Ups revamp 1200

What the UPS Revamp Could Mean for U.S. Shippers

UPS is making changes to package flow and shipping density — a switch that could mean more savings for U.S. shippers. Will there be a catch?

Shipping departments want to know 3 main things from carriers: How much they can handle, how fast they can move and how much they will charge. UPS may be edging ahead of its competition by providing the right answers to those questions in 2020 and beyond.

Big changes are planned for UPS’s pricing structure that they claim will see ongoing improvements in their shipping density and package flow efficiency. A report by Brooke Sutherland in The Washington Post spotlighted a leaner, meaner UPS that’s freeing up over $4 billion in cash flow and pummeling FedEx in 2019.

It all sounds like good news for UPS customers on the surface, but it always pays to dig beyond the headlines.

Breaking down the new UPS plan

Increased shipping density and streamlined package flow means shippers can ship more product and satisfy customer demand more quickly. Those are two profitable things, and with UPS reducing unit costs as more packages come through, cheaper operational expenses could also mean lower rates for UPS customers.

Businesses shipping B2B and B2C will benefit the most from pricing changes as UPS ramps up automation and focuses on the construction of 5 “super hubs,” These super hubs will use that automation to be up to 35 percent more efficient, create more than 5 million square feet of space and should all be completed by 2020, boosting sorting capacity by as many as 350,000 pieces per hour.

It all sounds ambitious and impressive, but cracks are visible. The Washington Post article highlighted how UPS unit costs did drop by 2.5 percent domestically, but that revenue per package also dropped by 1 percent. The Post also saw UPS’s decision to stick with Amazon — increasingly their competitor in the carrier space — as a red flag for possible profit losses in the future.

If UPS starts losing money, their customers may have to pay more to make up the shortfall. Concerns about their cost to serve make it necessary to take a closer look at the word from UPS themselves.

The catch that isn’t clear

What does the phrase “cost to serve” mean to you? If you answered, “How much UPS wants from my shipping department to be our carrier,” you’d be half-right. UPS views the term a little more ambiguously. They’re concerned with more than simple payment by expecting to be “fairly” compensated.

This could signal clashing shipper/carrier viewpoints. What is fair, precisely, and how much will this cost shippers? UPS hasn’t announced any terms. If standard big carrier practice is anything to go by, “fair” will be a higher number for UPS than customers.

UPS VP of Public Relations Steve Gaut did little to clear up the mystery, saying that the shipper: “...continually reviews the value we provide and the rates charged to customers in all segments. Our objective is to be fairly compensated for the value we create, while working with our customers to help them be more successful.”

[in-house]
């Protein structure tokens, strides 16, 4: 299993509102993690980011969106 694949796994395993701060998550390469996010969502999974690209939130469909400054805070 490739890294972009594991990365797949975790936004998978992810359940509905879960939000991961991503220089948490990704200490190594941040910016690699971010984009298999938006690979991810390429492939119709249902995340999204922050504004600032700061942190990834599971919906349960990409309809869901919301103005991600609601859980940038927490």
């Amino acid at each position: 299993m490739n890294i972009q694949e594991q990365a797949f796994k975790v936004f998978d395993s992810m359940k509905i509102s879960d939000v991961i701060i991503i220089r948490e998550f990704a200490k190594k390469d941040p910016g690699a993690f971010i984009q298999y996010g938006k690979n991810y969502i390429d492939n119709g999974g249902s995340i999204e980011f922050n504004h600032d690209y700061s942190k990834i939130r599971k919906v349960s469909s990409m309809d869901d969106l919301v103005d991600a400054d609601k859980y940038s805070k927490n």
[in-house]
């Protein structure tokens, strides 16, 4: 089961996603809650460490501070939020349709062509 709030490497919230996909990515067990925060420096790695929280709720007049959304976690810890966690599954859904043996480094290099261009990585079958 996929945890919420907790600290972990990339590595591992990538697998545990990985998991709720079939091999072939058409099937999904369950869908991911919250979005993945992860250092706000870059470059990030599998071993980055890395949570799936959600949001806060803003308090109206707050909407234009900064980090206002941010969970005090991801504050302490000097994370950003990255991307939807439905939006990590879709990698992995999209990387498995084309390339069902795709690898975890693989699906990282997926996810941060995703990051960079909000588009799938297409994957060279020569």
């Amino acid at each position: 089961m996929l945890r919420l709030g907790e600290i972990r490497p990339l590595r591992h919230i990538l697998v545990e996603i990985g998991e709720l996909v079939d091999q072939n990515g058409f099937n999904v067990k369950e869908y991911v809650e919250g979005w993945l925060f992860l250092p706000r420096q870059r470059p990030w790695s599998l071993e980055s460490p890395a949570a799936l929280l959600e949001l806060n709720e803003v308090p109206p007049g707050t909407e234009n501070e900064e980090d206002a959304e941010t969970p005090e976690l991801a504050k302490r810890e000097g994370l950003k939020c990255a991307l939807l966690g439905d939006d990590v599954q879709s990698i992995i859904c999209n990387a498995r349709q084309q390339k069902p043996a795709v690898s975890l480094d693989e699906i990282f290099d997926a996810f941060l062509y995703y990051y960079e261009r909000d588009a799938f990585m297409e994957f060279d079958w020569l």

Saying they continuously review their rates doesn’t mean they’re always looking for ways to benefit the customer. Studying UPS’s language is critical to understanding the loophole in their improvements, and how shippers can hold their ground. In their own eyes, UPS isn’t just a carrier — it’s “creating value” for your business.

It’s a risky statement for UPS to make because shippers can counter it by asking, “What is Brown doing for me lately?" That’s the key question every UPS customer should ask as these big-promise changes take effect. If they work, great. If they don’t, shippers can use 71lbs to ensure real value gets created.

The 71lbs service is always grading UPS

As a 71lbs customer, your business can hold UPS accountable for its service quality and logistical promises by getting the data you need to comprehensively monitor their performance. We present your shipping metrics in a simple, easy-to-read way that reveals what your carrier is worth.

From late delivery refunds and lost and damaged claims to invoice auditing and contract negotiations, 71lbs can make your shipping spend the most effective it’s ever been. We work to make sure UPS keeps their end of the shipping bargain and that you’re the one being fairly compensated if they don’t. You can review how much value we’ve created for over 5000 other customers before reaching us at the link below.

At 71lbs, we focus on two things: a) helping customers save money on shipping, and b) helping customers understand their shipping costs. We provide you refunds, savings in shipping insurance, freight and imports, among other services. Our automated dashboard displays easy-to-understand shipping costs and insights so you can make better business decisions. Drop by the contact page to get in touch!

KEEP UP WITH THE LATEST

Get the best tips, stats, and resources on the shipping and logistics industry, delivered straight to your inbox.

Check out our Privacy Policy.

Persistence Pays Off

Jose Li recounts a conversation he had with an e-commerce company about how UPS's guaranteed service refunds could be saving his company a lot of money. He shows how YOU can do the same in a few easy steps.

UPS

Shipping Waivers… FedEx first, now UPS! Really?

Recently we wrote where FedEx placed an unscrupulous waiver on their customers. It seems like the “Big Two” are coordinating efforts now, as UPS started placing waivers on their guaranteed service refunds policy as well.

FedEx, UPS, Waivers

UPS Money Back Guarantee


Unsure of what UPS guarantees as part of their time commitment? We break it down for you here.

Shipping Costs, Shipping Refunds, UPS

Get Started Today

Plus savings programs in parcel discounts, lost/damaged claims, shipping insurance, freight shipping, imports, and more!



Sign up Today!